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Tracy Wright, 1959–2010

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Photo by Guntar Kravis.


On Tuesday morning, Tracy Wright died at home after a battle with pancreatic cancer. She was fifty years old. You may or may not recognize her name, but if you’ve spent any time at all engaging in Canadian film, theatre, and television in the past twenty years, you definitely know her face. She worked with Daniel Brooks, Daniel MacIvor, Bruce McCulloch, Patricia Rozema, Bruce McDonald, Miranda July, and most frequently, her longtime partner Don McKellar, whom she married earlier this year. (She founded the Augusta Company with Brooks and McKellar.) Tracy was an utterly unique performer with an offbeat yet compelling sense of humour that made her memorable even if she only appeared on screen for a matter of minutes.


The loss of such a talented woman is especially sad because, in a way, we feel we were only just really getting to know her. Sure, we always found her a riot as the cat-obsessed Dizelle on Twitch City, and in this classic Kids in the Hall sketch, and it was fun to see her pop up in bit parts in everything from Last Night to Superstar to the infamous Bubbles Galore. But it’s her more recent projects that have really shown us what she was capable of, from her turn as the gallery curator who accidentally begins an online relationship with a small boy in Me and You and Everyone We Know, to her role as a one-time radical in Monkey Warfare opposite McKellar, to her wonderful work with Caroline Gillis in Daniel MacIvor’s A Beautiful View, she has given performances that are strange, generous, and disarmingly honest.
Despite her declining health, she worked up until the last. She has a small part in Bruce McDonald’s Arts & Crafts ode This Movie is Broken as well as his upcoming Trigger. She had also initially been scheduled to appear in Small Wooden Shoe’s staged reading of Brecht’s The Life of Galileo as the titular astronomer (by the company, she was billed, accurately, as “a magnetic and powerful performer, bringing forth one of the most complex, challenging and powerful roles in modern theatre”). She had to remove herself from that project, sadly, which was performed on May 30, but you might have seen her face on posters for the event around town. It would have been fascinating to see how she would have tackled it.
Somehow, it seems fitting to leave you with this scene from the end of Me and You and Everyone We Know. Goodbye, Tracy Wright. You will be missed.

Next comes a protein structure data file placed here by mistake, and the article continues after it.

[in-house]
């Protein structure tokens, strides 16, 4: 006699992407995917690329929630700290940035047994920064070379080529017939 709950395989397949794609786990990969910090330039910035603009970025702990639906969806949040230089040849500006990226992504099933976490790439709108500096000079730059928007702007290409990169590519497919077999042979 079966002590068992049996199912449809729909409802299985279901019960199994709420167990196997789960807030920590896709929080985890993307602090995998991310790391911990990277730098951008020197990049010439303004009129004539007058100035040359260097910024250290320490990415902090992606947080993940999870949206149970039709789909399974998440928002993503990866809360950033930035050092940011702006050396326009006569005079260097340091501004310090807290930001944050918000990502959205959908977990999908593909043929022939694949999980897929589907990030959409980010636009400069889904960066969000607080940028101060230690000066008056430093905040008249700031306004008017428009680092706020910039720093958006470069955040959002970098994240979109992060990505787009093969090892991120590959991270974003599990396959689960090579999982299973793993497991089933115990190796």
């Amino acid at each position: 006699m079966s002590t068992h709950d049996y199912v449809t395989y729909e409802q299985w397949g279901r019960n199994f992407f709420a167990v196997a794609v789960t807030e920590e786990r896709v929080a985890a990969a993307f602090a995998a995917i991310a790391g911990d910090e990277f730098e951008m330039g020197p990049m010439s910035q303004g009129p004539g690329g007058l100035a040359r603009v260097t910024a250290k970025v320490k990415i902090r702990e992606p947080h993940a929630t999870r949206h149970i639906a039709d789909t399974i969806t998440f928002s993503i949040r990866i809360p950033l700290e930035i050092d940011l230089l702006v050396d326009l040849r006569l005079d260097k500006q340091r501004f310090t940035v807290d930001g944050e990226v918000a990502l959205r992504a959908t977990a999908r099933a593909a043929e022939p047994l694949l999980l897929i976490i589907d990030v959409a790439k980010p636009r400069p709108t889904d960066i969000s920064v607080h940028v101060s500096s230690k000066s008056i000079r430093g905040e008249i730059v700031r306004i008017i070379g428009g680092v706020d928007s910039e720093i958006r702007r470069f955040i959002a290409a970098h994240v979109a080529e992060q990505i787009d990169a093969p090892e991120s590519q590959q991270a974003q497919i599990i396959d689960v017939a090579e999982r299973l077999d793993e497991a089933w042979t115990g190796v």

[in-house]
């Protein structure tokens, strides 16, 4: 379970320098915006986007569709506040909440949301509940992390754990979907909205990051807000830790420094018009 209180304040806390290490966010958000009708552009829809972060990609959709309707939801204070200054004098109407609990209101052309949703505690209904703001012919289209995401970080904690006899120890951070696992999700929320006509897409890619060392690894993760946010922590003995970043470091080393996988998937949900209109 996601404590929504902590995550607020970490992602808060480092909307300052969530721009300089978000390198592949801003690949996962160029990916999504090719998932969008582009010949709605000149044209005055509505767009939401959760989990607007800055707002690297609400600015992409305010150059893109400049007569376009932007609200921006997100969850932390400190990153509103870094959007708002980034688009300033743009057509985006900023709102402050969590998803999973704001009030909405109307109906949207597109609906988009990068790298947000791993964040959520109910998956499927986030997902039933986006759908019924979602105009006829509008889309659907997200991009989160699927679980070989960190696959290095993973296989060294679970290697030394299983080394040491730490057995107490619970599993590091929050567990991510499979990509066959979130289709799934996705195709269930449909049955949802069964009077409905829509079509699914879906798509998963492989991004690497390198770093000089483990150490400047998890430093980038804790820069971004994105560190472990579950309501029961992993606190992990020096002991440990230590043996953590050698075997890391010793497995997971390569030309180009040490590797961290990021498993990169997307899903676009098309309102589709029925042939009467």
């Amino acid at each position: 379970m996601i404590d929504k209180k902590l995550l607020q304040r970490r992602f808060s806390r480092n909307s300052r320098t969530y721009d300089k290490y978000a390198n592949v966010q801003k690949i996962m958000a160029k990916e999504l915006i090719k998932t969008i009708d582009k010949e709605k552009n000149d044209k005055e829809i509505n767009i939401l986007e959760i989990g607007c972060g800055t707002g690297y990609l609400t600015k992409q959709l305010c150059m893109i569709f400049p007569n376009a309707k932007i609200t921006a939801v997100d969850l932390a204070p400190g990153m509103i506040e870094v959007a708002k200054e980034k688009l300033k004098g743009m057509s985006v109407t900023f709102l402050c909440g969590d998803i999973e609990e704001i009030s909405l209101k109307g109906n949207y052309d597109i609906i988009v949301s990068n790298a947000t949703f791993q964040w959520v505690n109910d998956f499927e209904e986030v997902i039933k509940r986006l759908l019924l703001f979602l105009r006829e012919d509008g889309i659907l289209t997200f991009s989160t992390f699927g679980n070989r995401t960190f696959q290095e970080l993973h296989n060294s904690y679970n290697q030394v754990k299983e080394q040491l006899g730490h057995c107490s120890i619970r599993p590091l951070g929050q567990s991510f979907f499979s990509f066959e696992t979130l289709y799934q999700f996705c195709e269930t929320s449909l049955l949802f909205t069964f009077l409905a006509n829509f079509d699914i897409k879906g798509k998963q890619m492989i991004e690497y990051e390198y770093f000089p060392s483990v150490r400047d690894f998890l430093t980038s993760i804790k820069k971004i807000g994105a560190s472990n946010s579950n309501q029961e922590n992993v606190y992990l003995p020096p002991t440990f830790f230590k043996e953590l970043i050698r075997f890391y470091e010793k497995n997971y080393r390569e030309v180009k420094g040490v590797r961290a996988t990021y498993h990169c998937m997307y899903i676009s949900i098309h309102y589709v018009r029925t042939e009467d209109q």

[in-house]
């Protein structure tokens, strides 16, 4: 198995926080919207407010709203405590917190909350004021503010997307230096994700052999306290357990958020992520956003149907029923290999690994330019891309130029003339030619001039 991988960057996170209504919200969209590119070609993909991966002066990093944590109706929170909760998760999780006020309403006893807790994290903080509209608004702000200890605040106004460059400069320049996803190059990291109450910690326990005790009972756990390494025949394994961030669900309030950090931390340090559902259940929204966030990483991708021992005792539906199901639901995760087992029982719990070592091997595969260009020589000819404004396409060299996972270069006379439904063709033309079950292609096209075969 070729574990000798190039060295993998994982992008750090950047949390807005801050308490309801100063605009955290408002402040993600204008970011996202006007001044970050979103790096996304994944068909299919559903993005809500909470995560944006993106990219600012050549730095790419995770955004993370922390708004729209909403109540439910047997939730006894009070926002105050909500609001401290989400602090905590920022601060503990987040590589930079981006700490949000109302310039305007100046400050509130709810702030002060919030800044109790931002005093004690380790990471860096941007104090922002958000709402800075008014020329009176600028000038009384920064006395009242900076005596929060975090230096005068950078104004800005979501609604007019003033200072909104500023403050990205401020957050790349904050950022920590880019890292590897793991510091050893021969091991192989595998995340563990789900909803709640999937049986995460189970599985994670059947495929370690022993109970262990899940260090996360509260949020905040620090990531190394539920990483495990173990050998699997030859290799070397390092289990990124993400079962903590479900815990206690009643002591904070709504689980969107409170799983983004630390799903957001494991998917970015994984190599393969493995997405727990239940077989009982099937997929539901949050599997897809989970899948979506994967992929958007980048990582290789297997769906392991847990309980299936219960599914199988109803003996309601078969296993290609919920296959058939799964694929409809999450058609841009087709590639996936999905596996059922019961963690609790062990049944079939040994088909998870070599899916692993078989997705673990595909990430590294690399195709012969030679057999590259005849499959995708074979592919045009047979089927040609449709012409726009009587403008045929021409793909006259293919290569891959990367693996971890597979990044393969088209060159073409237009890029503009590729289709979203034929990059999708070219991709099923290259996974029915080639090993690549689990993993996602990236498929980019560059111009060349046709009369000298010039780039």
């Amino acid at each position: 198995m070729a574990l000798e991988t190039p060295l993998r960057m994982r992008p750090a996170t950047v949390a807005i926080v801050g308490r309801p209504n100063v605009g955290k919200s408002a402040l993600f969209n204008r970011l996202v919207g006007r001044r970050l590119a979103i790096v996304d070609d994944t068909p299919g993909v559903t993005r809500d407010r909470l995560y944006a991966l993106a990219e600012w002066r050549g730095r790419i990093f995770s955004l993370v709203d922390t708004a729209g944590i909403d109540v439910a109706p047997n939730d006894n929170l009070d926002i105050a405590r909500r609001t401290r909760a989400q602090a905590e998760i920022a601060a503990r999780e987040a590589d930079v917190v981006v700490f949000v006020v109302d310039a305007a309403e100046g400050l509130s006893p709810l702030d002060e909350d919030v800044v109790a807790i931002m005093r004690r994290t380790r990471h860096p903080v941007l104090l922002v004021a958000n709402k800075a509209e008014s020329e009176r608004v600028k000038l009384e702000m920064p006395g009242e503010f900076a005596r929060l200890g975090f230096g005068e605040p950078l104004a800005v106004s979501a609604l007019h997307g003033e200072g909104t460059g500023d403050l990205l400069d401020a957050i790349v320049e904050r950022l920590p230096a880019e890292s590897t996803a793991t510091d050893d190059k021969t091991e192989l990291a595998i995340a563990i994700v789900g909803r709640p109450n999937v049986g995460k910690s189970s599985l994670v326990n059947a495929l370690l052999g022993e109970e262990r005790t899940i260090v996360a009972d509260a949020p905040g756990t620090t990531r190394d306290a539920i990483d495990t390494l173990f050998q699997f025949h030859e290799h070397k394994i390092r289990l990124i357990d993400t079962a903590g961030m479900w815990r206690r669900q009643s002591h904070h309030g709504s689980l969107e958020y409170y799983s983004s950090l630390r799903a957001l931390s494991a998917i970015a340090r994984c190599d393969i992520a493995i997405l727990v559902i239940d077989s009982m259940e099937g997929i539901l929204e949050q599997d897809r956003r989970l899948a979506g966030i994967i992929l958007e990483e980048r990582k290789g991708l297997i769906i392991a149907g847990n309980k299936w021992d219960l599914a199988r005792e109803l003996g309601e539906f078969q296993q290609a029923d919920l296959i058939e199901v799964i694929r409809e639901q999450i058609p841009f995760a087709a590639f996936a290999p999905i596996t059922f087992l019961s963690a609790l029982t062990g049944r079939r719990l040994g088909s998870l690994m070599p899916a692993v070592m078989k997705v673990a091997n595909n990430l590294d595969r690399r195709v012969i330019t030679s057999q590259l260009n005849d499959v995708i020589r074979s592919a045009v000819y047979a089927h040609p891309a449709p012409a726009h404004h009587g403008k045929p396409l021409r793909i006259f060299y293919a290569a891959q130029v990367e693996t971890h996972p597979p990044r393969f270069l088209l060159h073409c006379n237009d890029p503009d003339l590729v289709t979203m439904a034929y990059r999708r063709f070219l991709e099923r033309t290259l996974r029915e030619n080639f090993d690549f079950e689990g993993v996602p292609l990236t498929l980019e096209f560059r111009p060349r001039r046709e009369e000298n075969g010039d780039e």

CORRECTIONS: JUNE 23, 2010 When this article was first published, the year that Wright was born—1959—was correct in the article’s title, but the text of the article mistakenly noted that she was forty-eight when she died. She was fifty. This article also said, incorrectly, that Wright founded the Augusta Company with Daniel MacIvor—in fact, she did so with Daniel Brooks and Don McKellar. Torontoist regrets the errors.

Comments

  • http://undefined Jason

    Sad news indeed. My heart goes out to her family, and her husband Don McKellar, a director I respect a great deal.
    Also… was she 48 years old or was she born in 1959? It can’t be both, unless there’s something screwy going on with time and space again.

  • http://www.torontoist.com David Topping

    You’re of course right about the error, Jason—on Daniel MacIvor’s blog, he lists Wright’s birth date as December 7, 1959, which means that our title was accurate, but our math wasn’t. I’ve updated the article to say that she was fifty, and appended a correction above.

  • http://undefined banjobanjar

    Nuther correction: Augusta Co was Brooks, Wright, McKellar. MacIvor was not a founder of it.

  • http://www.torontoist.com David Topping

    And as best as we can tell, you’re right about that, as well—we’ve been looking into whether that was an error since earlier this morning. I’ve updated the article and added an additional note in the corrections box. (Thanks, as well, to Sean Dixon, who was the first person to catch the error and send us something about it.)